A new wireless cardiac “patch” could allow doctors to continuously monitor patients’ hearts and record electrocardiograms (EKGs) while they are on the go. Such highly portable continuous monitors could help doctors treat cardiac patients, and they may soon become crucial tools in diagnosing conditions in otherwise healthy people, say the device’s developers.
Developed by researchers at the Interuniversity Micro-Electronic Centre (IMEC), an independent nanotechnology research institute in Eindhoven, the Netherlands, the flexible stick-on device is a variation of a Holter monitor, a portable EKG tool currently used by cardiologists to help assess and diagnose their patients. But Holter monitors require a number of electrodes to be stuck to the body and connected, via a tangle of wires, to a bulky recording device worn at the hip.
In contrast, the new device just sticks onto the patient’s chest and wirelessly sends electrical signals detected from the heart to a credit-card-like receiver. These signals can be analyzed and used to sound an alarm as an early warning when dangerous heart rhythms, or arrhythmias, are detected, says Bert Gyselinckx, the director of IMEC’s Wireless Autonomous Transducer Solutions program. For example, the device could be used to alert emergency services to problems suffered by elderly cardiac patients who live alone.
The new device consists of a flexible circuit board just 60 millimeters long and 20 millimeters wide that contains all the circuitry to detect and transmit the EKG signal up to 10 meters. The flexible board slips into a Lycra patch with three sticky points of contact that act as the EKG electrodes. Short wires within the pouch connect the contact points to the circuit board via snap-on sockets. “This makes it easier to attach the electrodes,” says Gyselinckx.
The signal is sent to the receiver using an off-the-shelf wireless transmitter, which uses technology similar to Bluetooth but at much lower power, says Gyselinckx. The receiver is a smart card–a pocket-sized card with an integrated circuit embedded in it–that also incorporates a thin battery. “It looks and feels like a credit card,” Gyselinckx says. The card can store the EKG data on an embedded two-gigabyte flash-memory device, or it can be hooked up to a handheld computer or cell phone to relay the data to a clinic.
There is a general trend to make heart-monitoring devices wireless because they are so much easier to use, says Mike Kingsley, director of exercise-physiology laboratories at Swansea University, in Wales.
Already, consumer products are available that monitor the heart and send the signal wirelessly to a watch. But these products only detect heart rate, in terms of beats per minute, says Kingsley. “An EKG gives you a lot more information about the way the electrical current is traveling through the heart,” he says. A cardiologist can use this data to determine the morphology and behavior of the heart, both of which are vital to making a diagnosis.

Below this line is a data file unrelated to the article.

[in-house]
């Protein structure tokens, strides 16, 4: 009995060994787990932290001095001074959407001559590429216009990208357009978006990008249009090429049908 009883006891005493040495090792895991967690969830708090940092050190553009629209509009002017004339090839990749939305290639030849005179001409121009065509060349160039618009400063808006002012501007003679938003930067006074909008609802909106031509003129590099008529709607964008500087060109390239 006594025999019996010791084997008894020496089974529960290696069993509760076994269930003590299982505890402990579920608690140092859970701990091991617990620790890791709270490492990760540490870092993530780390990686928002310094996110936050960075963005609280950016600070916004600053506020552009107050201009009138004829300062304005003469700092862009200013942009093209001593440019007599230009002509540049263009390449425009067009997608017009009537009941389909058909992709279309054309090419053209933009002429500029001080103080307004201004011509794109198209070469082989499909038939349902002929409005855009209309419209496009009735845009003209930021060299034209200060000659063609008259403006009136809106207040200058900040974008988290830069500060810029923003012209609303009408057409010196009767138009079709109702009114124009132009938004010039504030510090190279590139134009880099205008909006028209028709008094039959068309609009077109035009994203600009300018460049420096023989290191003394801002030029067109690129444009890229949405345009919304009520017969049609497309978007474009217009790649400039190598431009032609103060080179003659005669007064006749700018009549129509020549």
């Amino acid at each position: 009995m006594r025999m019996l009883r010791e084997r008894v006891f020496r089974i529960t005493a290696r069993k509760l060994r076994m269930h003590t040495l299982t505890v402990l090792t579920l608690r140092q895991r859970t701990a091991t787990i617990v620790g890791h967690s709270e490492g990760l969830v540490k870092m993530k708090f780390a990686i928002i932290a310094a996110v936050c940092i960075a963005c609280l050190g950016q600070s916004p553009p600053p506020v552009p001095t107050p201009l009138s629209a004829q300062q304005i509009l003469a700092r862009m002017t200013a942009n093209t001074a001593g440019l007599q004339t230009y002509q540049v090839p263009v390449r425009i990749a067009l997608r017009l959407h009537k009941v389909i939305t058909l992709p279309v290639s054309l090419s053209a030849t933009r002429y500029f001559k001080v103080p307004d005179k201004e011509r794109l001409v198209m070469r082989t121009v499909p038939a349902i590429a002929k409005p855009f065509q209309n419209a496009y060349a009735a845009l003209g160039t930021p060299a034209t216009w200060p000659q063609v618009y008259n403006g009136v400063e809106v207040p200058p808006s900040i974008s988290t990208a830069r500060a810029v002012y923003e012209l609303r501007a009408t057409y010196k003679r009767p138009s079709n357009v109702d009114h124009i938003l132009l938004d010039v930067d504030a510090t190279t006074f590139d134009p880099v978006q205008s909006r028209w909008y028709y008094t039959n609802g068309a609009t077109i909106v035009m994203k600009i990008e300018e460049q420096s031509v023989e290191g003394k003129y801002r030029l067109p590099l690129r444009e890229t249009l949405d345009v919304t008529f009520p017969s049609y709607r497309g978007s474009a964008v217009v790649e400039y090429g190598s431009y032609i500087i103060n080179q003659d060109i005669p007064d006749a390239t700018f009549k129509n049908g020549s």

Many hospitals have started installing wireless EKG patient-tracking systems, says Gyselinckx, as a way of keeping tabs on their patients and locating them if they get into trouble. But such systems amount to little more than Holter monitors hooked up to a central hospital tracking system that monitors the patients’ whereabouts and EKGs.
The IMEC device does have limitations: in its current form, it can’t record as much of the heart’s electrical activity as a clinical EKG can. “It doesn’t give you an overall picture of the heart–only a snapshot,” Kingsley says.
Even so, it is still very useful because it allows all arrhythmic events to be detected, says Hans Stromeyer, chief medical officer of Monebo, in Austin, TX, which has developed a wireless EKG device that is worn like a belt. “And continuous monitoring can pick up events that the patient will not be aware of,” he says. This has huge potential in preventative medicine because it can help doctors detect and treat serious heart conditions before they progress and cause irreparable damage.
Indeed, the IMEC team is developing the heart patch as part of a larger project, called Human++, aimed at designing telemedicine technologies for preventative health. Continuously monitoring the vital signs of otherwise healthy people in the general population could make it possible for doctors to preempt a variety of serious illnesses through early detection, Gyselinckx says.
Wireless home-based monitoring and diagnosis is already beginning to happen, says Stromeyer. It has demonstrated its usefulness in long-term recovery and is much cheaper than hospital rehabilitation.
There is also a lot of interest in using portable heart monitors to assist in drug trials. This is because one section of the EKG trace, known as the QT segment, has been shown to be a good indicator of changes in heart activity caused by drug toxicity, says Stromeyer. Highly portable monitors such as the IMEC device could be particularly useful in such an application.
But for now the IMEC team is working to enable the device to record as much data as a clinical EKG can. The team is also working to make the patch more pliable with a combination of flexible organic electronics and thin-film silicon electronics, with the aim of licensing the technology.